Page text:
Recent shifts in NGO and donor priorities make it important to understand how NGOs promote membership organisations. As a means of exploring this issue, this paper uses the example of the largely successful NGO attempts to help South Indian fishermen organise in response to technical change.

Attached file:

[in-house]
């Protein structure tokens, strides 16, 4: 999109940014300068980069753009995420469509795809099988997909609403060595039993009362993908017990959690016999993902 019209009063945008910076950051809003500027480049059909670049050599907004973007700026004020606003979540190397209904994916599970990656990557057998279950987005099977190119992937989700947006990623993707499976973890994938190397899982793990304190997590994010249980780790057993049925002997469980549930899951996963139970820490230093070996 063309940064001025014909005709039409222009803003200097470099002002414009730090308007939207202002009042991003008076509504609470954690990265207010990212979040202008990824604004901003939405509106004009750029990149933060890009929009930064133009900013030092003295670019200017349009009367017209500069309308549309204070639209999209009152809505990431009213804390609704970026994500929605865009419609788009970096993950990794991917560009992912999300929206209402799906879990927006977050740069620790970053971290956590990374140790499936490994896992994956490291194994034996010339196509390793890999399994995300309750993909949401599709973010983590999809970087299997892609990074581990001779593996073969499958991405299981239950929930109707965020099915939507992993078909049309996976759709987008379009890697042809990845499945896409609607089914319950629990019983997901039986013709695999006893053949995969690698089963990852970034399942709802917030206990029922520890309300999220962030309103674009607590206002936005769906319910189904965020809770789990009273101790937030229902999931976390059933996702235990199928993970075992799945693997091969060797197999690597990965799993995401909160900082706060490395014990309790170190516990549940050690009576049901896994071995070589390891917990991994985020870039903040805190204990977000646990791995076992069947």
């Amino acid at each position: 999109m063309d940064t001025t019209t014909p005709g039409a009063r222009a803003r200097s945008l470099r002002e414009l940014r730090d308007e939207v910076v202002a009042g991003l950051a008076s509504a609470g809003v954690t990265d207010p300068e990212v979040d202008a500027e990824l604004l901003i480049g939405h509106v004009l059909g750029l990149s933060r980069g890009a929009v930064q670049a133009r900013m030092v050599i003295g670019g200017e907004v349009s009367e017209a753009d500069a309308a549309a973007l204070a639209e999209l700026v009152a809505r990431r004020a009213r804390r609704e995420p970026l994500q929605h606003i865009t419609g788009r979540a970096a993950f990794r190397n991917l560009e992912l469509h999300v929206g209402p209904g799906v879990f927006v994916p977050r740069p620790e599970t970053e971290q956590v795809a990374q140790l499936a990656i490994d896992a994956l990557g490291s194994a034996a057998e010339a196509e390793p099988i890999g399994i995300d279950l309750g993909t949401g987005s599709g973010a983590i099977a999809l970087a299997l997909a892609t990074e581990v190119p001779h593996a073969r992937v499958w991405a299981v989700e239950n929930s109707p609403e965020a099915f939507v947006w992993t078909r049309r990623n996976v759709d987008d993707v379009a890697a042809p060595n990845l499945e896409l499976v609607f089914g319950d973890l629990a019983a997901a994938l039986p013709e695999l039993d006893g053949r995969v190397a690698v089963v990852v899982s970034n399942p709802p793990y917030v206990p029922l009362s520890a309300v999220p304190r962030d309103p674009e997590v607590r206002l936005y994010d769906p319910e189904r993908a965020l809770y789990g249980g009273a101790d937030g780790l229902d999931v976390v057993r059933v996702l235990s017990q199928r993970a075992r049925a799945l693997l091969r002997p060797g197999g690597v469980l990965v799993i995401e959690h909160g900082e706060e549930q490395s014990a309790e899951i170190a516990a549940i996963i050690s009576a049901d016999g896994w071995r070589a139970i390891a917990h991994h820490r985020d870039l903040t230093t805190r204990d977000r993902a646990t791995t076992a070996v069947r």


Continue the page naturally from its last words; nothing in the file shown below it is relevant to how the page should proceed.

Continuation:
Key factors are found to have contributed to the process of institutional development that has taken place. A strong indigenous NGO presence has provided continuity, enabling international NGOs to confine themselves to the financial and technical functions that they are best able to discharge. A clear core of mutually supporting activities has been identified around which people have been able to organise. At the same time, institutional development is revealed to be a long-term undertaking, which depends at least partly on chance, and in which difficult trade-offs may have to be made between equity and sustainability.